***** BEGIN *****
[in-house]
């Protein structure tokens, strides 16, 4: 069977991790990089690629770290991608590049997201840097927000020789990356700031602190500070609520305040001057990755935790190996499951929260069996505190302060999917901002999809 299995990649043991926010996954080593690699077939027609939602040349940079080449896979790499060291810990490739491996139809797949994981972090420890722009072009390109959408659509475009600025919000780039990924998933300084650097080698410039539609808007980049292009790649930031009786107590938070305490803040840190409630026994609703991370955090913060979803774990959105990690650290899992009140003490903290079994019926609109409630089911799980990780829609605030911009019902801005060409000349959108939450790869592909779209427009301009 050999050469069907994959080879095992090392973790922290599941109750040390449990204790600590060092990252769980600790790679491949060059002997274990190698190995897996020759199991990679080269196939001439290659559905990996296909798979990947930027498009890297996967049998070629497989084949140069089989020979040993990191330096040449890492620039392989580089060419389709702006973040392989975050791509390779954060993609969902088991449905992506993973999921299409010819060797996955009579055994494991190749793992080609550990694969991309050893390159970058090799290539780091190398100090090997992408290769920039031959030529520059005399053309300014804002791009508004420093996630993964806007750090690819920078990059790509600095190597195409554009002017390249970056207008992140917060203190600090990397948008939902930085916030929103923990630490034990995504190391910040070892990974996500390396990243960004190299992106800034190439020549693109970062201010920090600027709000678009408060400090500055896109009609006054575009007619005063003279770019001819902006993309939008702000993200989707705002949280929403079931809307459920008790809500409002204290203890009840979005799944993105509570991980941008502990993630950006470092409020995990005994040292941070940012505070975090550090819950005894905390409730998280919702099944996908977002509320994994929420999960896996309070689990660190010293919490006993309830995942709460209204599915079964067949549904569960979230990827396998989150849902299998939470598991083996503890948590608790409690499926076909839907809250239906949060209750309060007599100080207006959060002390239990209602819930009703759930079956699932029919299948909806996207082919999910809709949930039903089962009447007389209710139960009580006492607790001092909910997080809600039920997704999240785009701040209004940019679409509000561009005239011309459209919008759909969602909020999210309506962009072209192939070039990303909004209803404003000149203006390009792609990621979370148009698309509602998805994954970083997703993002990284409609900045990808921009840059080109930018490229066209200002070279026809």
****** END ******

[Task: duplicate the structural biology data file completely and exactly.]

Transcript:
[in-house]
């Protein structure tokens, strides 16, 4: 069977991790990089690629770290991608590049997201840097927000020789990356700031602190500070609520305040001057990755935790190996499951929260069996505190302060999917901002999809 299995990649043991926010996954080593690699077939027609939602040349940079080449896979790499060291810990490739491996139809797949994981972090420890722009072009390109959408659509475009600025919000780039990924998933300084650097080698410039539609808007980049292009790649930031009786107590938070305490803040840190409630026994609703991370955090913060979803774990959105990690650290899992009140003490903290079994019926609109409630089911799980990780829609605030911009019902801005060409000349959108939450790869592909779209427009301009 050999050469069907994959080879095992090392973790922290599941109750040390449990204790600590060092990252769980600790790679491949060059002997274990190698190995897996020759199991990679080269196939001439290659559905990996296909798979990947930027498009890297996967049998070629497989084949140069089989020979040993990191330096040449890492620039392989580089060419389709702006973040392989975050791509390779954060993609969902088991449905992506993973999921299409010819060797996955009579055994494991190749793992080609550990694969991309050893390159970058090799290539780091190398100090090997992408290769920039031959030529520059005399053309300014804002791009508004420093996630993964806007750090690819920078990059790509600095190597195409554009002017390249970056207008992140917060203190600090990397948008939902930085916030929103923990630490034990995504190391910040070892990974996500390396990243960004190299992106800034190439020549693109970062201010920090600027709000678009408060400090500055896109009609006054575009007619005063003279770019001819902006993309939008702000993200989707705002949280929403079931809307459920008790809500409002204290203890009840979005799944993105509570991980941008502990993630950006470092409020995990005994040292941070940012505070975090550090819950005894905390409730998280919702099944996908977002509320994994929420999960896996309070689990660190010293919490006993309830995942709460209204599915079964067949549904569960979230990827396998989150849902299998939470598991083996503890948590608790409690499926076909839907809250239906949060209750309060007599100080207006959060002390239990209602819930009703759930079956699932029919299948909806996207082919999910809709949930039903089962009447007389209710139960009580006492607790001092909910997080809600039920997704999240785009701040209004940019679409509000561009005239011309459209919008759909969602909020999210309506962009072209192939070039990303909004209803404003000149203006390009792609990621979370148009698309509602998805994954970083997703993002990284409609900045990808921009840059080109930018490229066209200002070279026809």